• Parker tells Nick Friedell of ESPN.com that Chicago native and former Bulls MVP Derrick Rose is “still a hero for a lot of people, including myself.” However, Rose’s time as a Bull didn’t end well, prompting Friedell to explore whether Parker could have more success with his hometown team.

Marshall Plumlee, Two Others Become UFAs

Three players who finished the 2017/18 season on two-way contracts and received qualifying offers from their respective clubs have now become unrestricted free agents. According to RealGM’s transactions log, the Bucks, Bulls, and Rockets rescinded qualifying offers for Marshall Plumlee, Ryan Arcidiacono, and Markel Brown, respectively.

Plumlee, who turned 26 on Saturday, signed a two-way deal with the Bucks in January and appeared in just eight games for the NBA club. He averaged 11.8 PPG and 8.2 RPG in 13 games for the Wisconsin Herd, Milwaukee’s G League affiliate. Plumlee posted a farewell Instagram message to the Bucks on Monday, suggesting he won’t return to the club.

Arcidiacono appeared in 24 games for the Bulls last season, but wasn’t expected to be part of Chicago’s point guard picture in 2018/19 with Kris Dunn and Cameron Payne both healthy. As for Brown, the former second-round pick appeared in only four games for Houston, but averaged 15.9 PPG and 5.0 RPG in nine games for the Rio Grande Valley Vipers.

As our tracker shows, the Bulls and Rockets are each believed to have one two-way contract slot open, while the Bucks have two open slots — one may be filled by Xavier Munford, whose two-way qualifying offer remains on the table.

Players whose two-way contracts expire can be tendered qualifying offers that are equivalent to a one-year, two-way contract offer, with $50K guaranteed. Those QOs make them restricted free agents. Munford, Jabari Bird (Celtics), Tyrone Wallace (Clippers), and Darrun Hilliard (Spurs) are the only two-way RFAs still on the market.

Bucks Sign Forward Ersan Ilyasova

JULY 16, 7:25pm: The signing is official, per team press release.

JUNE 30, 11:04pm: Veteran forward Ersan Ilyasova has reached agreement on a three-year, $21MM contract with the Bucks, tweets ESPN’s Adrian Wojnarowski. The third year is non-guaranteed, league sources tell ESPN’s Zach Lowe (Twitter link).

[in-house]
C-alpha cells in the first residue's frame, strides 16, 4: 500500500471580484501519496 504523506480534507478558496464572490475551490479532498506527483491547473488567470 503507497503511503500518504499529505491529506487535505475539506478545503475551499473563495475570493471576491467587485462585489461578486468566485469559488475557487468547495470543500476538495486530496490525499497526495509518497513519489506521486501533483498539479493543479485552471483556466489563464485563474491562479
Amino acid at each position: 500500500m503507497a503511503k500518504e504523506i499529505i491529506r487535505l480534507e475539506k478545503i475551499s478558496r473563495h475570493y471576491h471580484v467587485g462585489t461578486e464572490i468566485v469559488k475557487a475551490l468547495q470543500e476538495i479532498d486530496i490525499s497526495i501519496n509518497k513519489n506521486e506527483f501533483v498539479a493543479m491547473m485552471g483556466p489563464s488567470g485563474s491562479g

The move represents a homecoming for the 31-year-old, who began his career in Milwaukee in 2006. Apart from two seasons in Spain, Ilyasova remained with the Bucks until they traded him to Detroit in 2015.

He started the 2017/18 season in Atlanta before agreeing to a buyout in late February and signing with the Sixers to provide shooting help in the playoffs. He averaged 9.3 points and 7.6 rebounds in 10 postseason games for Philadelphia.

Milwaukee will probably use its mid-level exception to add Ilyasova, unless it can arrange a sign-and-trade with Philadelphia or swing some other deals to clear cap room. Assuming Ilyasova’s first-year salary exceeds the taxpayer’s mid-level exception ($5.337MM) and he’s acquired via the MLE or a sign-and-trade, the Bucks would be hard-capped for the 2018/19 league year.

That hard cap could be a factor if another team makes an aggressive offer for restricted free agent Jabari Parker, as cap expert Albert Nahmad notes (via Twitter).

Photo courtesy of USA Today Sports Images.

Notes & Reactions On The Jabari Parker Signing

The Bucks felt that the organization and Jabari Parker were trending in different directions, league sources tell Jordan Schultz of Yahoo Sports (Twitter link). The team let Jabari Parker become an unrestricted free agent, allowing him to sign a two-year, $40MM deal with the Bulls.

Schultz notes that GM Jon Horst didn’t have to rescind the qualifying offer which kept Parker as a restricted free agent, but he did so to allow Parker the ability to negotiate the best possible deal with Chicago.

Here are more notes and reactions from around the league:

  • For Parker to provide good value at $20MM per season, he’ll have to develop into an All-Star caliber player, Kevin Pelton of ESPN.com writes. Pelton can envision a scenario where Parker continues to be limited defensively and becomes what amounts to a high-scoring sixth man. The scribe sees that value to be comparable to Will Barton‘s deal, one that will pay the wing an annual value of $13.5MM.
  • The Bucks would have had to part with either a productive player or attach an asset in order to dump one of their players with larger, unfriendly contract if they intended to sign Parker and stay under the luxury tax, Pelton notes in the same piece. Pelton evaluates Milwaukee’s roster and finds that it didn’t have any smaller contracts that provided poor value, meaning the franchise would have had to find takers for either Matthew Dellavedova, Tony Snell or John Henson, something that’s easier said than done.